Formation Emmanuelle Huynh & Nicolas Floc’h
In collaboration with artist Nicolas Floc’h and musician Matthieu Doze, Emmanuelle Huynh has created a new choreographic piece on the development of forms.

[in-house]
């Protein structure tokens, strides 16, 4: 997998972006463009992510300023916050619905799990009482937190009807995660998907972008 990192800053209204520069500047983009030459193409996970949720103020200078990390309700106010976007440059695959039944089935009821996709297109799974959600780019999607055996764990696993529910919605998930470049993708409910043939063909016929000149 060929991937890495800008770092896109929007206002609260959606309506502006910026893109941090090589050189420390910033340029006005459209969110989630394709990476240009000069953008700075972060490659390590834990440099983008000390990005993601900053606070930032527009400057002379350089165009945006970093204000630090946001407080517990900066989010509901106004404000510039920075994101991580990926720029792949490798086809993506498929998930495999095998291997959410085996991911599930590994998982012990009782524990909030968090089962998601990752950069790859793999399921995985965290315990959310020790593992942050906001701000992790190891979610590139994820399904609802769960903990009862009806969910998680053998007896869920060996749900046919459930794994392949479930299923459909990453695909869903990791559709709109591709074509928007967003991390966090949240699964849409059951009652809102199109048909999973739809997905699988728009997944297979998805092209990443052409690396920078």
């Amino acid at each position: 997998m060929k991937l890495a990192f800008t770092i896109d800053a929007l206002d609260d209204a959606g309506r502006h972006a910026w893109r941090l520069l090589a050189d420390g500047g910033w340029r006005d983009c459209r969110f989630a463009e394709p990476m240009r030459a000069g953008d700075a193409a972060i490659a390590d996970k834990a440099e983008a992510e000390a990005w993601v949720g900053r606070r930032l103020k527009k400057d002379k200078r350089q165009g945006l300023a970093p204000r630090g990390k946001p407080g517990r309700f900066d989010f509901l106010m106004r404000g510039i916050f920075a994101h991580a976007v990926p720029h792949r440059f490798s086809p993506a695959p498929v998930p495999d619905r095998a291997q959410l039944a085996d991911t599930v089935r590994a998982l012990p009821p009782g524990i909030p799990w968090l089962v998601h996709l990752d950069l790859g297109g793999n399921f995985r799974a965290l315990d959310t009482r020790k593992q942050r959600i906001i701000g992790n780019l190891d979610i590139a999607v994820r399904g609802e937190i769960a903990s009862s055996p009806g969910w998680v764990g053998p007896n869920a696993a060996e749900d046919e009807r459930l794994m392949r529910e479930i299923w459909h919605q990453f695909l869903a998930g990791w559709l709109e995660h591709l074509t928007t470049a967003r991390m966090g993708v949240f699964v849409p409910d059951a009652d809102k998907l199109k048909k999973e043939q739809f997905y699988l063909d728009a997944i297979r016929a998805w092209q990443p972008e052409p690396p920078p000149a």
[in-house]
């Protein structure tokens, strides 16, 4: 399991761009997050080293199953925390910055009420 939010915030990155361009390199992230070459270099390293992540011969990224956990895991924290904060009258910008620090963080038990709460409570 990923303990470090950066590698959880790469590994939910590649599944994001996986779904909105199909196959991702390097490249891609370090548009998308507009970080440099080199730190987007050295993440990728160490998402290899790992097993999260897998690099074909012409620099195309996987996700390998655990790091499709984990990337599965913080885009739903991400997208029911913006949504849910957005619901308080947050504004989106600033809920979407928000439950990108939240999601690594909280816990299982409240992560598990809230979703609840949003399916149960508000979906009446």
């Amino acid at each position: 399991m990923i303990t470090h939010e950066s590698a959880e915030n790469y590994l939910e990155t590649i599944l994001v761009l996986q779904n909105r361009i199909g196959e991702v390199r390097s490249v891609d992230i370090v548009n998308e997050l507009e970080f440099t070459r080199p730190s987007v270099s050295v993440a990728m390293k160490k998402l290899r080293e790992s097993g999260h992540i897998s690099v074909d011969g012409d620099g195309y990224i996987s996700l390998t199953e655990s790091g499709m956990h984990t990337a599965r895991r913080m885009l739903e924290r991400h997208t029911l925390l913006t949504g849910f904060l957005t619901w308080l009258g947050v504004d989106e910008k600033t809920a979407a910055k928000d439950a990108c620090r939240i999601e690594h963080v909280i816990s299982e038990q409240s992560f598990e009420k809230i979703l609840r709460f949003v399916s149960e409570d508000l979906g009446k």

Fasten together two carbon rods using a magnetized metal ball, create a system, take it apart to put it back together. The structure Nicolas Floc’h designed for Formation, the upcoming piece by Emmanuelle Huynh, is meant to be light, fluid and endlessly adaptable. If we were to learn how to aim for something other than a particular result, in opposition to the way society teaches us to think, perhaps we could study the process, the way something is formed, as suggested by this work’s title, which, as Huynh explains in her English text about it, means both formation and training in French, and also refers to the transformation of how we experience things. PARTNERSHIPS This is not the first time Floc’h and Huynh have worked together. Their first partnership was in 2000 for Bord, followed by Numéro (2002) and La Feuille (2005). For Numéro, created for La Ménagerie de Verre, they worked together on the choreography and the use of materials (cardboard boxes, arrows, fishing rods, etc.). They did the same for La Feuille, commissioned by the Centre d’Art de Château-Gontier, where they move around inside two large red sheets of paper that continuously change shape as they slide, fold, are poked from within and so on. For Formation, Floc'h made an autonomous sculpture as part of his set design, as he did for Bord, in which several tables rearrange themselves. How can learning something, through attempts and failures, be represented visually? Through the use of candy dough or ropes? It took several attempts before the piece took its final form: forty-five carbon rods held together by magnetized metal orbs acting as ball joints. Constructions in space arise rapidly. The very flexible articulations remain fragile. Everything depends on how much force the dancers use in manipulating the rods and magnets. A great many shapes are produced, but they are never solidly constructed. They’re always on the verge of collapse. Because they are looking up at the rods, viewers can imagine themselves as if deep within the structure they form. There is a permanent reinvention, a ceaseless recycling. Floc’h considers this piece a “script/structure.” Huynh considers it a metaphor for life, both transformed and transforming. The same materials can be used in different ways. This installation called Carbone will also appear in Floc’h’s show at the Brittany regional art center ( GLAZ, September 15-November 26, 2017), activated by performers. Other iterations at other art centers, in cities andin land scapes,will be filme dand projecte dons tage.Wh ile Carbonew as designedf or Formation, it also has an existence in its own right as a performance prop. In the exhibition, the rods will be seen from below, like an animated constellation reflecting undersea movements. In the same room will be a Petri dish filled with plankton that can keep the Earth habitable thanks to their ability to absorb carbon and emit oxygen. It’s fun to imagine that if the exhibition were to last a few million years, the hanging carbon rods could end up being absorbed by the green culture. When Formation was first being rehearsed onstage, Floc’h intervened while the structure was being fabricated. “You could almost say thatI be came an occasional outside viewer.I noted when the movements across the stage and the rhythms worked with the structure. I looked at the piece through the eyes of a visual artist, in terms of the occupation of space. Emmanuelle had other things to think about. She had to choreograph Formation.” Huynh likes t hep roc essofco llectivec once p tua lizati on. She’s used to working with Floc’h, and also frequently collaborates with Matthieu Doze, the sound designer for Formation. “I work through a dialogue with my partners. Nicolas and Matthieu were the first people I talked to about this project.” BETWEEN BODY AND LANGUAGE It all began a decade ago, in 2007. Huynh was the director of the Centre National de la Danse Contemporaine (CNDC) in Angers. She read Formation, Pierre Guyotat’s autobiography as